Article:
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Gaijin-san Domainer: Bitcoin, balls and gambling in Japan


David is an American domainer stationed in Japan. He has a lot of stories to share, about life in the Land of the Rising Sun.


David: Gaijin-san Domainer.

This is the first guest post from David aka “Gaijin-san Domainer“, in an open series; David will be attempting to classify Japanese culture in life and on the Internet among other domainer cultures.

Gaijin is the term used for foreigners in Japan.

Although the term itself is not derogatory, adding the honorific suffix “san” apparently makes Americans feel more welcome. After all, we helped rebuild Japan after nuking it twice.

Give David, aka Gaijin-san Domainer a warm welcome.


Bitcoin, balls and gambling in Japan – by Gaijin-san Domainer.

Japanese gambling machine

Japanese gambling machine.

With the pseudonym of Satoshi Nakamoto behind the invention of Bitcoin being well known as Japanese, it’s no wonder where the idea of it came from.

In Japan, it is illegal to gamble. However, that doesn’t stop the 12,480 pachinko parlors you drive by on a daily basis circumventing the Criminal Code of Japan. Pachinko machines have been in service beginning in the 1920’s.

Ever since then, the games have grown in popularity with almost every parlor having a full house plus a few extra men and women cashing in their government child support checks to double-up.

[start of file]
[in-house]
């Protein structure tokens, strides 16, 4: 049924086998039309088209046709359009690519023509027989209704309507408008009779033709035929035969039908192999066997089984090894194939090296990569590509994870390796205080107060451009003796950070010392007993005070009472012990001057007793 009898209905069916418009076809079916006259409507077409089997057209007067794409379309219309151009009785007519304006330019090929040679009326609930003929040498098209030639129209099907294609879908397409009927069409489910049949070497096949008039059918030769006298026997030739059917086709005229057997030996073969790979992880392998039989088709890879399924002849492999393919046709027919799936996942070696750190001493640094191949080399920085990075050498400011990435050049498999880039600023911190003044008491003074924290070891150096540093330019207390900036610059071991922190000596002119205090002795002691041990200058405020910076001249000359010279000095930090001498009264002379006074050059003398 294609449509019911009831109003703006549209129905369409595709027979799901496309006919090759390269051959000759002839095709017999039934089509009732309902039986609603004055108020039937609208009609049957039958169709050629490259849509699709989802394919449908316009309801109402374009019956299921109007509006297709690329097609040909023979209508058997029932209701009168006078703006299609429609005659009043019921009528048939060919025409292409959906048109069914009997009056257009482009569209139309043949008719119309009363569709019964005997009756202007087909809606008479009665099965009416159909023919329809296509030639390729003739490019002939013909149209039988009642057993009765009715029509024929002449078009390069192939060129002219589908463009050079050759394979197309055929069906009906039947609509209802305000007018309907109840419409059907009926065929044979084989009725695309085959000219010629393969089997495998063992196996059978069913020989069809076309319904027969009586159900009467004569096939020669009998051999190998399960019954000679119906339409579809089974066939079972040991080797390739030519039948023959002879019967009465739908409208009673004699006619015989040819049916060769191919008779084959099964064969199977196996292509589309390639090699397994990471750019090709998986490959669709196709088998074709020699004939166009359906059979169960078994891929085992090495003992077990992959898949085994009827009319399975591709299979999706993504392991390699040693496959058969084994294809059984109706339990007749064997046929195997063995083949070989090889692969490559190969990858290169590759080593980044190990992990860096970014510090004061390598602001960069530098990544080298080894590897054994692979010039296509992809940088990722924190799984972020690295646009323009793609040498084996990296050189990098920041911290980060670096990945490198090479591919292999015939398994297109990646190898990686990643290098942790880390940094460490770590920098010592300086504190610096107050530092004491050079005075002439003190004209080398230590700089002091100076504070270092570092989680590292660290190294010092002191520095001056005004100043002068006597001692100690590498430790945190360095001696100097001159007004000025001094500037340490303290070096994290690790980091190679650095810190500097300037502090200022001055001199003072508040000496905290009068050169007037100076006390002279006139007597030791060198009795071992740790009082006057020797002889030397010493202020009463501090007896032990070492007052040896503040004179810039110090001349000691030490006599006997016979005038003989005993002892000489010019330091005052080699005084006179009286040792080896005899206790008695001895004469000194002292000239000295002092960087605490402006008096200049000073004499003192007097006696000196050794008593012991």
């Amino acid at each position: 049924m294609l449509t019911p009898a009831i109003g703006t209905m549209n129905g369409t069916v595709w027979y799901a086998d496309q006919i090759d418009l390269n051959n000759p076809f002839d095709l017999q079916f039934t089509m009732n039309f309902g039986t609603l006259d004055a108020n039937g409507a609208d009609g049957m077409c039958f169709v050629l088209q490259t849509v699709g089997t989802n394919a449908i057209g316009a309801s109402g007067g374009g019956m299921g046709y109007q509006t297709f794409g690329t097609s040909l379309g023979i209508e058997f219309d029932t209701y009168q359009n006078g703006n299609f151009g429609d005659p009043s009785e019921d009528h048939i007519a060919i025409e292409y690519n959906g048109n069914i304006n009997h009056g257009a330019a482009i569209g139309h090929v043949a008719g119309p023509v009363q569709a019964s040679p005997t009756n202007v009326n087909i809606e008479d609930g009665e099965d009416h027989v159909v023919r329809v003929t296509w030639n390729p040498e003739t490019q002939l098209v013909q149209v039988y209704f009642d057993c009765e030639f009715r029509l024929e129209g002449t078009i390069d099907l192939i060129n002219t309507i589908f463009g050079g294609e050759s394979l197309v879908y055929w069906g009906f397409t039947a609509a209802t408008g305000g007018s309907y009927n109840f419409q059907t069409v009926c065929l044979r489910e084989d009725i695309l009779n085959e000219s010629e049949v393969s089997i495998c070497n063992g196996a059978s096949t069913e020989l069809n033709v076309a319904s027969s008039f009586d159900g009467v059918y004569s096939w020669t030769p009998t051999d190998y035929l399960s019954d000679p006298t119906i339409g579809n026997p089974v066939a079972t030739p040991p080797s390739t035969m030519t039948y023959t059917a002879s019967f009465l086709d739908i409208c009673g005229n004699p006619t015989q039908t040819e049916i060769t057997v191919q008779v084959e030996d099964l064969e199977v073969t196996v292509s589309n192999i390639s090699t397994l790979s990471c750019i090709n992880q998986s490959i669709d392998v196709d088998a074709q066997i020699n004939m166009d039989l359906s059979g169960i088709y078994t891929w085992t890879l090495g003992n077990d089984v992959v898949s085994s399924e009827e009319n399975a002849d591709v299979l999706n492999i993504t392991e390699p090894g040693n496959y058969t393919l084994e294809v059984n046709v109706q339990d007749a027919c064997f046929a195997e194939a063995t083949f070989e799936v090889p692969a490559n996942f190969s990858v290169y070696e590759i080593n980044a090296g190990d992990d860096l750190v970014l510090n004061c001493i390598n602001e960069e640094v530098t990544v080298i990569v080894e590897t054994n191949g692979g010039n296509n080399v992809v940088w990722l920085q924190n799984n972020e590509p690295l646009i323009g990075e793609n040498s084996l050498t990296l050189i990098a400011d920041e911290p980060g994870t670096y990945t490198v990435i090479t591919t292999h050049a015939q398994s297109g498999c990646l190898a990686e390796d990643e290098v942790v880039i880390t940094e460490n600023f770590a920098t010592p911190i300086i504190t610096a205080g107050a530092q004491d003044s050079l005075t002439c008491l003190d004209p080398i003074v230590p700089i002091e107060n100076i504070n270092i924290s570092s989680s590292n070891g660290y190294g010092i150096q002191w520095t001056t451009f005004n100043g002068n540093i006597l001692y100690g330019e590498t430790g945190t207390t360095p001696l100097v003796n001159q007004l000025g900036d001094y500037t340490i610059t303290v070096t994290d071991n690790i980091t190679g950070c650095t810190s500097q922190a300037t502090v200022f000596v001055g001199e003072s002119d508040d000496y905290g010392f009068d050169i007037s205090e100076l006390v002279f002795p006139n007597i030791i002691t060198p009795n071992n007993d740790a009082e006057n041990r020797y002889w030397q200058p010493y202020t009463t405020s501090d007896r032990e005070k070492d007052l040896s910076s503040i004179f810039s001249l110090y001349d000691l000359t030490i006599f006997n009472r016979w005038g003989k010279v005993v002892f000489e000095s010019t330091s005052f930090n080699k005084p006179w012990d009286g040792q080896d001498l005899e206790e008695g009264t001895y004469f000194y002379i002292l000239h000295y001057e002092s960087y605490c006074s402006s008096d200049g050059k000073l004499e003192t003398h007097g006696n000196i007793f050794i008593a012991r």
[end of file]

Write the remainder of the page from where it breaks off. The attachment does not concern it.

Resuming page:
Nowadays, they are fancy machines with video games played by placing ball bearings in which are purchased at the front counter or an independent machine in hopes of the game dispensing more than you put in.

Ball-bearings used in to gamble.

Ball-bearings used instead of coins to gamble.

With the balls, you are able to continue playing with the dream to get rich quick or cash out by purchasing merchandise such as the latest AKB-48 CD, bottles of whiskey or Ramen Noodles at the store inside.

In addition to buying items, you are able to take your balls across the street to a shop that will buy them for money – most often owned by the establishment – with you most likely losing more than you started with.

Similar to Bitcoin, you put your money in expecting that the market doesn’t crash and you may get a decent return of investment rather than end up a sappy pachinko loser.

In Japan, your balls are just as worthless as Bitcoins. 

Is it just me that wonders what other Ponzi scheme will come out of Japan next?

This post is 100% true!

This post is 100% true!

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3 Responses to “Gaijin-san Domainer: Bitcoin, balls and gambling in Japan”
  1. RaTHeaD says:

    you know a lot of stuff but there is still an asterisk that says you might be crazy in my book.

  2. DomainGang says:

    RaTHeaD – You don’t have to be crazy to work here, but it helps! 😀

  3. David says:

    Yeah, I probably got a couple of screws up in my head loose… but who doesn’t? 🙂

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